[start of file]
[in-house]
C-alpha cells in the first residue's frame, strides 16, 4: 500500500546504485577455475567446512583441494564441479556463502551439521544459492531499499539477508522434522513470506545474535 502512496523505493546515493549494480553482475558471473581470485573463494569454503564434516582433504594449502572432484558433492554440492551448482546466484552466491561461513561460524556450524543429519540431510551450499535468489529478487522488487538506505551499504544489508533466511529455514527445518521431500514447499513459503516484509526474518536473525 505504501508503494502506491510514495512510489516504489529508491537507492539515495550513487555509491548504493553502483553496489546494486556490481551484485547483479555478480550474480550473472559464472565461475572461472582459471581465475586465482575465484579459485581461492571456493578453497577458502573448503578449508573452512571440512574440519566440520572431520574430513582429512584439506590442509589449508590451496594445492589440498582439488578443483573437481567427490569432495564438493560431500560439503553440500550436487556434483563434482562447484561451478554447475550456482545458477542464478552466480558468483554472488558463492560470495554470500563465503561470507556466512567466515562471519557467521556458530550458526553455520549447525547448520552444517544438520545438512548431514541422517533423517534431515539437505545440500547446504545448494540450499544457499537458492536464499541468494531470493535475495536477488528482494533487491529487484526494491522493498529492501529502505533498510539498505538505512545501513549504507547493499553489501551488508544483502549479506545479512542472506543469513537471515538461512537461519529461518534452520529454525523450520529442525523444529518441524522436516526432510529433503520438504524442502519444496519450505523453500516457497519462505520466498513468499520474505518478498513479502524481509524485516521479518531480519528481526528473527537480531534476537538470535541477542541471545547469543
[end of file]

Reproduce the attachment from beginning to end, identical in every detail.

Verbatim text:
[in-house]
C-alpha cells in the first residue's frame, strides 16, 4: 500500500546504485577455475567446512583441494564441479556463502551439521544459492531499499539477508522434522513470506545474535 502512496523505493546515493549494480553482475558471473581470485573463494569454503564434516582433504594449502572432484558433492554440492551448482546466484552466491561461513561460524556450524543429519540431510551450499535468489529478487522488487538506505551499504544489508533466511529455514527445518521431500514447499513459503516484509526474518536473525 505504501508503494502506491510514495512510489516504489529508491537507492539515495550513487555509491548504493553502483553496489546494486556490481551484485547483479555478480550474480550473472559464472565461475572461472582459471581465475586465482575465484579459485581461492571456493578453497577458502573448503578449508573452512571440512574440519566440520572431520574430513582429512584439506590442509589449508590451496594445492589440498582439488578443483573437481567427490569432495564438493560431500560439503553440500550436487556434483563434482562447484561451478554447475550456482545458477542464478552466480558468483554472488558463492560470495554470500563465503561470507556466512567466515562471519557467521556458530550458526553455520549447525547448520552444517544438520545438512548431514541422517533423517534431515539437505545440500547446504545448494540450499544457499537458492536464499541468494531470493535475495536477488528482494533487491529487484526494491522493498529492501529502505533498510539498505538505512545501513549504507547493499553489501551488508544483502549479506545479512542472506543469513537471515538461512537461519529461518534452520529454525523450520529442525523444529518441524522436516526432510529433503520438504524442502519444496519450505523453500516457497519462505520466498513468499520474505518478498513479502524481509524485516521479518531480519528481526528473527537480531534476537538470535541477542541471545547469543